Looking back, it’s clear how steep this climb is. It’s a short climb, though, so no worries. Most of this track is a bit up-and-down, but this steep climb at the beginning is the only one that stands out as being potentially challenging.

See what I mean? The terrain is rolling, but it’s not too bad! And the views make up for any small exertions necessary.

The path here is in pretty good condition. It does get grassy and muddy in spots, but it’s never terrible.

This is called a stile, and if you hike in New Zealand at all you will become very familiar with them. In America, jumping a fence or going through a gate is generally frowned upon. In New Zealand, it’s practically de rigeur. If you’re on public land like this, unless there’s an explicit sign telling you not to then you can go over fences and through gates — they’re for the livestock, not for you.

Later on this same walk, the path hits a fence with a locked gate, making the above point not just academic but very practical. I don’t know why the gate was locked, and I spent a long time with the map trying to figure if I had wandered off the correct path, but ultimately I ended up jumping the fence — which was, apparently, the correct procedure. Obviously things are a bit different when on private property, but on public land so long as you are respectful of your surroundings and obey all posted notices, you have a lot of freedom to go where you please.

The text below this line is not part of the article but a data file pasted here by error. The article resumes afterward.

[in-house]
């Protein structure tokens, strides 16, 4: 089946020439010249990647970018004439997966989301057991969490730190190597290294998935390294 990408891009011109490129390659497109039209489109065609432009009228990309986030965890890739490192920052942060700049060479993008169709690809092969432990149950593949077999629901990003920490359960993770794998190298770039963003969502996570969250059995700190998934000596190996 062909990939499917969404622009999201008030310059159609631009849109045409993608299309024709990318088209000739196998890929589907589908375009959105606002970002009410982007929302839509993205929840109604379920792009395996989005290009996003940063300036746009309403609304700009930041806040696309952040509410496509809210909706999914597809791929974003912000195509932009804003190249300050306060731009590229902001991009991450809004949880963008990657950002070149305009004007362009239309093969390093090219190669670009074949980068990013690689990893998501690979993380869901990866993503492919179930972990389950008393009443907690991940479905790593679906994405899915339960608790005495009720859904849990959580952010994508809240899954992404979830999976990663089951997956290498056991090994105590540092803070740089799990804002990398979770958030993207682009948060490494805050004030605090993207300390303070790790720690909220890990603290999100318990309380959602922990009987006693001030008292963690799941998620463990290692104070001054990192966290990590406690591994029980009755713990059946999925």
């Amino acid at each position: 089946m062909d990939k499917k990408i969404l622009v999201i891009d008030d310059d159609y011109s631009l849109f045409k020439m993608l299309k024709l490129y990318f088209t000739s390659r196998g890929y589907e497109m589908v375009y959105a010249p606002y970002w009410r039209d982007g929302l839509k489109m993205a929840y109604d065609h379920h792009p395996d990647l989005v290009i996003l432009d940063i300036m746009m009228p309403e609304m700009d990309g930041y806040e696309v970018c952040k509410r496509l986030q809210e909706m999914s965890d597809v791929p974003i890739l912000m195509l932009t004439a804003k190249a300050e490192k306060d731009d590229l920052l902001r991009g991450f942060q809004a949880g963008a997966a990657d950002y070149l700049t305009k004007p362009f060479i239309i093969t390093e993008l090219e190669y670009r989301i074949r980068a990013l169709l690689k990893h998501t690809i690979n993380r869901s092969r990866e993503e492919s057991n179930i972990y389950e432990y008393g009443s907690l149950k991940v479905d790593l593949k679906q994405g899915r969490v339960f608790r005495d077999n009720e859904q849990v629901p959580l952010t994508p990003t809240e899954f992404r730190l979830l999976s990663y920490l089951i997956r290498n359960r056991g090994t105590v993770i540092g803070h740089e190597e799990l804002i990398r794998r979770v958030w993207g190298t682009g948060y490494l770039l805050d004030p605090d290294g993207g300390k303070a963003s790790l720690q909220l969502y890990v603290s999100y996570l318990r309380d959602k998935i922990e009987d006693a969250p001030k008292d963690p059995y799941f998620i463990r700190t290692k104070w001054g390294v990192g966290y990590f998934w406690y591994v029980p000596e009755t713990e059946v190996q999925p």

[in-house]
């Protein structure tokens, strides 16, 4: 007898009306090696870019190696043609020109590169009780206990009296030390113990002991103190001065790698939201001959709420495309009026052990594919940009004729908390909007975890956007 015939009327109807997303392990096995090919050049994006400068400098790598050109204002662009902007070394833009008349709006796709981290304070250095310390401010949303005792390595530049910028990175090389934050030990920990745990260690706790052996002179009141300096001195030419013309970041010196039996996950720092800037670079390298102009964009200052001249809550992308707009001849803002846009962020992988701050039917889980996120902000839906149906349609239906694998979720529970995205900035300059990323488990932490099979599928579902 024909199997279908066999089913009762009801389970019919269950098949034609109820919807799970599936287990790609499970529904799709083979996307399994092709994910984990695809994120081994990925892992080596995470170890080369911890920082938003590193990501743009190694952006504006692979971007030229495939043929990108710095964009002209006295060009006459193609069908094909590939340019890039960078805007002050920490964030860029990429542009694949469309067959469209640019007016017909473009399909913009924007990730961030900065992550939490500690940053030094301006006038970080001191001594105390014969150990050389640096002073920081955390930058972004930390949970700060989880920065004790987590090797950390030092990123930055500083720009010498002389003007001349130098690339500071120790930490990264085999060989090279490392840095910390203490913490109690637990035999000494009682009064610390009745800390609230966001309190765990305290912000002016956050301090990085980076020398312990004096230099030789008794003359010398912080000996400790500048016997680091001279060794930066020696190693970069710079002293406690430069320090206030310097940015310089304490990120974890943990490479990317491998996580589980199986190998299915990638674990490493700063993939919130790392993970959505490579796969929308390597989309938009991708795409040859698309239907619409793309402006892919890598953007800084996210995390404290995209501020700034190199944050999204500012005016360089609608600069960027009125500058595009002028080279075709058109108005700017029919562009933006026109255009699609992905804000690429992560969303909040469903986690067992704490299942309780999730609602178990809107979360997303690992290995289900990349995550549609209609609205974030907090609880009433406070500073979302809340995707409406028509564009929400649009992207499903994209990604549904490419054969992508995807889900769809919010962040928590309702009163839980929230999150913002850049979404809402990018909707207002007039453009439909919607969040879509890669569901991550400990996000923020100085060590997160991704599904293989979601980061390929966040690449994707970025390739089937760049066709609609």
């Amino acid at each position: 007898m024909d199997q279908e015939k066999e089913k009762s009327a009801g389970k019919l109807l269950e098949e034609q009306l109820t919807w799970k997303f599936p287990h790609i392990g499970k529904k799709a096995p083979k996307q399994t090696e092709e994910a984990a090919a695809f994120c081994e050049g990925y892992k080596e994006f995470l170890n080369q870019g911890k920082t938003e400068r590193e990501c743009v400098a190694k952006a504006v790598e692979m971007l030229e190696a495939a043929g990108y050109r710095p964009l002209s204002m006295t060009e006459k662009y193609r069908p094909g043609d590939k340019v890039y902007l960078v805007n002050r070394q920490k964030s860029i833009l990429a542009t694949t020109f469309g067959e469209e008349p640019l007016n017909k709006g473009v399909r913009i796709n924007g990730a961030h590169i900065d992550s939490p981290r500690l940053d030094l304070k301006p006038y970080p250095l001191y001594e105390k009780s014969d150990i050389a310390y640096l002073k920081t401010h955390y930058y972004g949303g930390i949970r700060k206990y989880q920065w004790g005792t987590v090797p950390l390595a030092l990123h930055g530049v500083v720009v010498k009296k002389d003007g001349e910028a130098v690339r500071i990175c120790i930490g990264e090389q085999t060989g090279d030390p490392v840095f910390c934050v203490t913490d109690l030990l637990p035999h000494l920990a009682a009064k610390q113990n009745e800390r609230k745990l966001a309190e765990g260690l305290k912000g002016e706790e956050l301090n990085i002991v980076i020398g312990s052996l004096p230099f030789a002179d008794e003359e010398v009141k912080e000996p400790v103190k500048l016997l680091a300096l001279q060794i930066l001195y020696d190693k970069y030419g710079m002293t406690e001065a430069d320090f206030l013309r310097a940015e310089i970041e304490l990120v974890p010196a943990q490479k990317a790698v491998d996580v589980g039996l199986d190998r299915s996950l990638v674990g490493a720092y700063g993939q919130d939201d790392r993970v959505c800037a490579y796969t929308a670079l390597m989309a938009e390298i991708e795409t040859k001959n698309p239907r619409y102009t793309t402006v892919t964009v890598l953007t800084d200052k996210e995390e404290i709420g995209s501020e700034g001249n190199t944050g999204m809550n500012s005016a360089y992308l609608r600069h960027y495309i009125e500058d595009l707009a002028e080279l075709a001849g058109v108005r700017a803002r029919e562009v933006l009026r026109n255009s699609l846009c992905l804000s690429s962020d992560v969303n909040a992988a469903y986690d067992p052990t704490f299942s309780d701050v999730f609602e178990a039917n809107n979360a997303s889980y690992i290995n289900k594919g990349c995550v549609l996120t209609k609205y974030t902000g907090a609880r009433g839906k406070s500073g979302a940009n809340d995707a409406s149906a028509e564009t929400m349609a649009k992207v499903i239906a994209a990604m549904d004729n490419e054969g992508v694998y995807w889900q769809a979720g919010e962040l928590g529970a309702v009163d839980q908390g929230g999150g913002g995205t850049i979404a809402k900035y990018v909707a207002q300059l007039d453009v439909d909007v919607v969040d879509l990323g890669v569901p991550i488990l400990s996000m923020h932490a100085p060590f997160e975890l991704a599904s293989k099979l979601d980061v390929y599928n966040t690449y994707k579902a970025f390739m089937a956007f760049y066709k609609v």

Going up the hill, I see why there’s a fence. Cows, you have the whole field to roam in. Why are you hanging out right on the path?

In fact, this group of thugs cows is clearly looking for trouble. Cows can be intimidating because of their size and weight, but ultimately they are prey animals and will behave as such. So long as you are determined but nonthreatening, the cows will back down. I approached with a confident, deliberate gait and the cows moved off the path to let me pass. This advice also works surprisingly well at navigating most uncomfortable social situations.

There are a number of places where you can turn off to go down to the coast. I have no desire to hike along the pebble beaches, the weather’s too cold for swimming, and the views are better from the top. I did go down to check it out though.

So worth it! The water is such a pretty color, and this cool little point must be a great fishing spot. I wouldn’t mind having a picnic here if I hadn’t eaten before I came!

Moving back up, the trail entered into a more forested area…